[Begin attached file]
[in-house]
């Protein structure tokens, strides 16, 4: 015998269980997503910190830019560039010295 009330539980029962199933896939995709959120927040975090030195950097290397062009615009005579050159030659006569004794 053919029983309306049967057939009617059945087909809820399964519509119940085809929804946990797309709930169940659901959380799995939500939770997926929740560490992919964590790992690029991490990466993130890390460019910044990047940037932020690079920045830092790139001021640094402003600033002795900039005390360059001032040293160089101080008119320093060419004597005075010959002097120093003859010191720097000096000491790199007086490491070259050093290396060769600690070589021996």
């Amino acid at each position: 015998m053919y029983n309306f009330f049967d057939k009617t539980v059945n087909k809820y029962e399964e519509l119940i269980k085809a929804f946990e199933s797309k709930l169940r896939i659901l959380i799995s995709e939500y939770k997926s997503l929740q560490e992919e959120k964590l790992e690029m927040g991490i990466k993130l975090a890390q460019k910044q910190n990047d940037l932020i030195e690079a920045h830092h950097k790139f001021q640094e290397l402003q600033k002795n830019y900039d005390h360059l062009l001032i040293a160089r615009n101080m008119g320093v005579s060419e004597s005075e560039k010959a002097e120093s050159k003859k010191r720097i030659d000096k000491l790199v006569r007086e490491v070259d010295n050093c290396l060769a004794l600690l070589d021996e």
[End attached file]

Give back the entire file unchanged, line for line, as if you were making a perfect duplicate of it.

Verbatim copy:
[in-house]
């Protein structure tokens, strides 16, 4: 015998269980997503910190830019560039010295 009330539980029962199933896939995709959120927040975090030195950097290397062009615009005579050159030659006569004794 053919029983309306049967057939009617059945087909809820399964519509119940085809929804946990797309709930169940659901959380799995939500939770997926929740560490992919964590790992690029991490990466993130890390460019910044990047940037932020690079920045830092790139001021640094402003600033002795900039005390360059001032040293160089101080008119320093060419004597005075010959002097120093003859010191720097000096000491790199007086490491070259050093290396060769600690070589021996």
């Amino acid at each position: 015998m053919y029983n309306f009330f049967d057939k009617t539980v059945n087909k809820y029962e399964e519509l119940i269980k085809a929804f946990e199933s797309k709930l169940r896939i659901l959380i799995s995709e939500y939770k997926s997503l929740q560490e992919e959120k964590l790992e690029m927040g991490i990466k993130l975090a890390q460019k910044q910190n990047d940037l932020i030195e690079a920045h830092h950097k790139f001021q640094e290397l402003q600033k002795n830019y900039d005390h360059l062009l001032i040293a160089r615009n101080m008119g320093v005579s060419e004597s005075e560039k010959a002097e120093s050159k003859k010191r720097i030659d000096k000491l790199v006569r007086e490491v070259d010295n050093c290396l060769a004794l600690l070589d021996e």